It’s been a difficult four years for Nelly Munyasia. In 2016, Munyasia’s organization, Reproductive Health Network Kenya (RHNK), which helps Kenyans access health services and information including about abortion, got all of its funding through Planned Parenthood Global. When Donald Trump took office and reinstated the Mexico City policy, which bans U.S. aid to groups that make referrals for abortion or discuss abortion as an option abroad, RHNK lost 100% of its support. Since then, the executive director has had to lay off eight of her 13 staff members, stop relying on her network of volunteers, pause training for over 500 medical workers and ultimately cut the number of women and girls she helped access health care in half.
The shift also pushed Munyasia to start paying attention to U.S. politics, and to grow excited when President Joe Biden was elected this past November after saying he planned to reverse the policy. “We’ve kept the hope alive, knowing that he’s going to support this,” she says. “I saw the lives of women and girls being prioritized again. And women and girls having an opportunity to live a meaningful life and then being able to make a decision about what they want in their lives and their sexuality.”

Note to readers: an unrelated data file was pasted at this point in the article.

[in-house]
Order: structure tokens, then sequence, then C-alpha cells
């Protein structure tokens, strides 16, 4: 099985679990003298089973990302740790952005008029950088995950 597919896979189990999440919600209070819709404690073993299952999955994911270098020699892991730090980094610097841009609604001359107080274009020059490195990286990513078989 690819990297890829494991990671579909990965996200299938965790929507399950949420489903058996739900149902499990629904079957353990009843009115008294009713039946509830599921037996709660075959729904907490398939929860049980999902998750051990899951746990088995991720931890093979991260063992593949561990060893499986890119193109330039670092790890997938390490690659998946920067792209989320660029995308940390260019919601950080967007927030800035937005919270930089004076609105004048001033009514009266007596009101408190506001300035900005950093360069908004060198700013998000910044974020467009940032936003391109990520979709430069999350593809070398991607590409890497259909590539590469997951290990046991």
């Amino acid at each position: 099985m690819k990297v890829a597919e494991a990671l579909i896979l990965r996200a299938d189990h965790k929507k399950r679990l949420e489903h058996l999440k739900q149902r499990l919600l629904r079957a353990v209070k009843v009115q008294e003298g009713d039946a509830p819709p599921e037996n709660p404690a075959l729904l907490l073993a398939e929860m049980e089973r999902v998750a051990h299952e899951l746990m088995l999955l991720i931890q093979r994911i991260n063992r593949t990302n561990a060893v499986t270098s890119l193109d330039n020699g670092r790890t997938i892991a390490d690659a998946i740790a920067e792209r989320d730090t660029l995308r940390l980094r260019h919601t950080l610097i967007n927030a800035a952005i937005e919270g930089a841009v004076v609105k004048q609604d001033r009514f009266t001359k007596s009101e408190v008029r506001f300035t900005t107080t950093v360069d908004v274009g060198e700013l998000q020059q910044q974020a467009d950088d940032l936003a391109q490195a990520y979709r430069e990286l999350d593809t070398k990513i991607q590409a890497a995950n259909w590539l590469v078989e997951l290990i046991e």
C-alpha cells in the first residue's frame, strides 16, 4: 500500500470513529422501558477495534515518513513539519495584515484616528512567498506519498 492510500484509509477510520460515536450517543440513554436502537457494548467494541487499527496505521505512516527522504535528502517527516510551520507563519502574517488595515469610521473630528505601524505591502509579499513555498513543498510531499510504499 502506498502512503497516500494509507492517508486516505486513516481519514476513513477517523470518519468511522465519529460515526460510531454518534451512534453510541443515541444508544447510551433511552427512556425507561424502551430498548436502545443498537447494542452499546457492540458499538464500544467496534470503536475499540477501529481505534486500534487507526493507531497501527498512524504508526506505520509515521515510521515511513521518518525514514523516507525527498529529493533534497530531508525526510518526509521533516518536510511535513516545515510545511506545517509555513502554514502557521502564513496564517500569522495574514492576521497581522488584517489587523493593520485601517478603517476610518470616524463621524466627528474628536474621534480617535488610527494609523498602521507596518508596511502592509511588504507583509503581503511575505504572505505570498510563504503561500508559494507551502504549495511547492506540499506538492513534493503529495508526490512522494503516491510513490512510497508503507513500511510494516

Now her hope is coming true. Biden will rescind the Mexico City policy—sometimes called the “global gag rule“—on Jan. 28, in another rollback of a Trump policy that will bring major changes to reproductive health and rights around the world. The president already announced the U.S. will rejoin the Paris climate agreement and will not leave the World Health Organization, which both served to show the U.S.’s commitment to rejoining the world stage. And he could still take other actions including restoring U.S. funding to the United Nations Population Fund (UNFPA), the UN’s agency on family planning and maternal health. However, while women’s health care advocates are hailing the new changes by Biden, experts also say reversing the impact of Trump’s moves will be a much longer process.
The Mexico City policy dates back to Ronald Reagan and has been introduced by every Republican president and rescinded by every Democratic one since then. Despite its focus on limiting U.S. support for abortions, research has shown it hurts sexual and reproductive health services, has stopped or reduced U.S.-funded HIV programs and even leads to more abortions.
But Trump expanded the ban from covering family planning funding (about $600 million per year) to cover all U.S. global health aid (about $9 billion a year). That means dozens more NGOs in more than 60 countries around the world that receive funding from the State Department, USAID, the Department of Health and Human Services and the Department of Defense were all subject to the ban. And in 2019, the Trump Administration went further, expanding the ban to mean that no organization receiving U.S. global health funding could provide any financial support for an organization that does not comply with the policy.